If you look at the dimensions of BEAM, it's not small by any standard (once expanded) but small enough to pass thru my modeled tunnel.  My thoughts stem from the requirement in building any habitat, either here on Earth or Mars, is that your materials have to be transported to your job site.  Here on Earth we have the luxury of heavy machinery.  On Mars, you're not going to have that luxury thus moving building materials is going to be manual labour which in turn means the size/weight will have to be limited.  Using BEAM like components is like using IKEA flat packs, some assembly required...  :D  Since a BEAM like component will fit thru the tunnel with a simple lift/pulley (or magnetic lift) system, you eliminate heavy equipment (like a crane, cargo doors, ramps).  With a small motorized dolly, building a habitat from small modules is more practical but time consuming.

Since your going to be on Mars for awhile, time to move and assemble a lot of small modules/components is not an issue... You'll have plenty of time.  This is why my model speculates that it (the service module/lander) will be a temporary habitat while on surface.

Kaoru
« Last Edit: 04/13/2016 04:41 PM by kaoru »

Offline Lars-J

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Re: MCT Speculation and Discussion Thread 4
« Reply #1913 on: 04/13/2016 06:40 PM »
The train idea is interesting, and you've obviously quite a attached to it. But I don't think the added complexity and compromises is worth it.

Offline kaoru

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Re: MCT Speculation and Discussion Thread 4
« Reply #1914 on: 04/13/2016 08:37 PM »
The train idea is interesting, and you've obviously quite a attached to it. But I don't think the added complexity and compromises is worth it.
Thank you for finding the "space train" idea interesting, but I'm not attached to it.  It's only choices which I made that, IMHO, is a possible and plausible MCT architecture.

Of course, I don't disagree that there is added complexity to my speculative design.  It's easy to fall into the trap of solving a problem for the sake of the model and not necessarily the requirements of the assumed mission (aka 100 people to Mars).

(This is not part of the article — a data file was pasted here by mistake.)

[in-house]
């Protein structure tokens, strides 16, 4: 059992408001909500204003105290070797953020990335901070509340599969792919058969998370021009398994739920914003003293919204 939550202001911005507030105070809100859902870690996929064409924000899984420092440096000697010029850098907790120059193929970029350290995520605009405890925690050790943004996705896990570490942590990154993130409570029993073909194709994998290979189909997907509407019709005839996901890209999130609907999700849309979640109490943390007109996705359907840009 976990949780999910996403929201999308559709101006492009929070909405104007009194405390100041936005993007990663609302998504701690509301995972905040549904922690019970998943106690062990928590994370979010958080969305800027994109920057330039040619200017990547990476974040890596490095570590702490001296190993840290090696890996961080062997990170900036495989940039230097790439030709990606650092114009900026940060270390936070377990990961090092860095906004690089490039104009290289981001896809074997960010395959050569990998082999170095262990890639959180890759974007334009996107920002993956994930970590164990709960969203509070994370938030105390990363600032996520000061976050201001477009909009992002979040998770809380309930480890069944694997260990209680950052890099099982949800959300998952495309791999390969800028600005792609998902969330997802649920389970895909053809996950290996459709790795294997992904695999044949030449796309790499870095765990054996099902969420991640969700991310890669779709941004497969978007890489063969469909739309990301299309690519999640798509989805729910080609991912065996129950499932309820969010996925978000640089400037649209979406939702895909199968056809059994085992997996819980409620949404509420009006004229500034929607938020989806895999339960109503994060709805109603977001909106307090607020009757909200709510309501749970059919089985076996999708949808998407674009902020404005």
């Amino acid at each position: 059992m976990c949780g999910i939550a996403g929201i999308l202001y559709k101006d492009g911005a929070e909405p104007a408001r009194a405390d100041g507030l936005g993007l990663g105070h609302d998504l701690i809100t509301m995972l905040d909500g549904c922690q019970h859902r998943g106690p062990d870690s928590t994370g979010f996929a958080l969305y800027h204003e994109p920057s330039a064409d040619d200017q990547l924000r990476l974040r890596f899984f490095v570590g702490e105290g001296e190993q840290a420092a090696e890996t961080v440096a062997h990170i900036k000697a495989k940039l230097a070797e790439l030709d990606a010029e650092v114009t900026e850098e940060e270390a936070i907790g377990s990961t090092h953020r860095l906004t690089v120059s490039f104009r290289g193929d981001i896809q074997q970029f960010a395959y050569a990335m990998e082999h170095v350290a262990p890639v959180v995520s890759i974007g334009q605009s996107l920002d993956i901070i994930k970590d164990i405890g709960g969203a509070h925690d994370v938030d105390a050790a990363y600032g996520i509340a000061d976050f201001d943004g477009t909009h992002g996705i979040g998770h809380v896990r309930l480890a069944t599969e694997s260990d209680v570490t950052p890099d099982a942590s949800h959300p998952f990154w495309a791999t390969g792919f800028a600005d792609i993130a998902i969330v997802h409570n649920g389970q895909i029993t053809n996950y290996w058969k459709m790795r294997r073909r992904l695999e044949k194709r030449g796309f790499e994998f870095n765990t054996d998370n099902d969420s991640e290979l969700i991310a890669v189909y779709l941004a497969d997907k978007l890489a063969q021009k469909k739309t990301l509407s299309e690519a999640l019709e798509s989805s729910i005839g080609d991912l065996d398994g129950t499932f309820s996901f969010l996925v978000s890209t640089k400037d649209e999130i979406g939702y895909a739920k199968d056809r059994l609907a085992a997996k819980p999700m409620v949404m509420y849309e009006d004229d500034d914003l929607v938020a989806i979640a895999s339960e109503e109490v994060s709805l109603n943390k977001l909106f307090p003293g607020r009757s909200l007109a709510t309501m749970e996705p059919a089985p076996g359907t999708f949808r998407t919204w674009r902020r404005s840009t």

However, the underlying point of doing a speculative model is to test all the possibilities, assuming some set conditions.  It's the set conditions (which are speculative too but assumed to be correct) that pre-determine the model.  For example, what's needed for the ascent after BFR MECO?  How MCT will prep for trans-Mars injection?  The journey there and Mars EDL?  How surface ops/building a habitat occur?  Finally, how to ascend from Mars surface, do trans-Earth injection, and finally complete Earth EDL?

When asking these questions or pondering them in relation to the other speculative designs, I seem to come up short on the design being a plausible implementation.  My design and the choices are all founded on *existing* implementations that are modified/interpreted (aka speculated) by myself to answer the above questions.  Things being equal, you may find aspects of my design not plausible and that's feedback that I value.  It's the peer review of speculation.  ;D

Offline spacenut

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Re: MCT Speculation and Discussion Thread 4
« Reply #1915 on: 04/13/2016 09:39 PM »
If an inflatable unit can fit the tunnel, is the lander going to be high enough for it to turn 90 degrees after exiting the spacecraft to get out?  If some items can't make the 90 degree turn, they would have to be offloaded from the top via a crane.  Then weight and balance can become a problem.  Maybe if the fuel is placed higher, payload at the bottom, with people at the top, and they can come down the tunnel.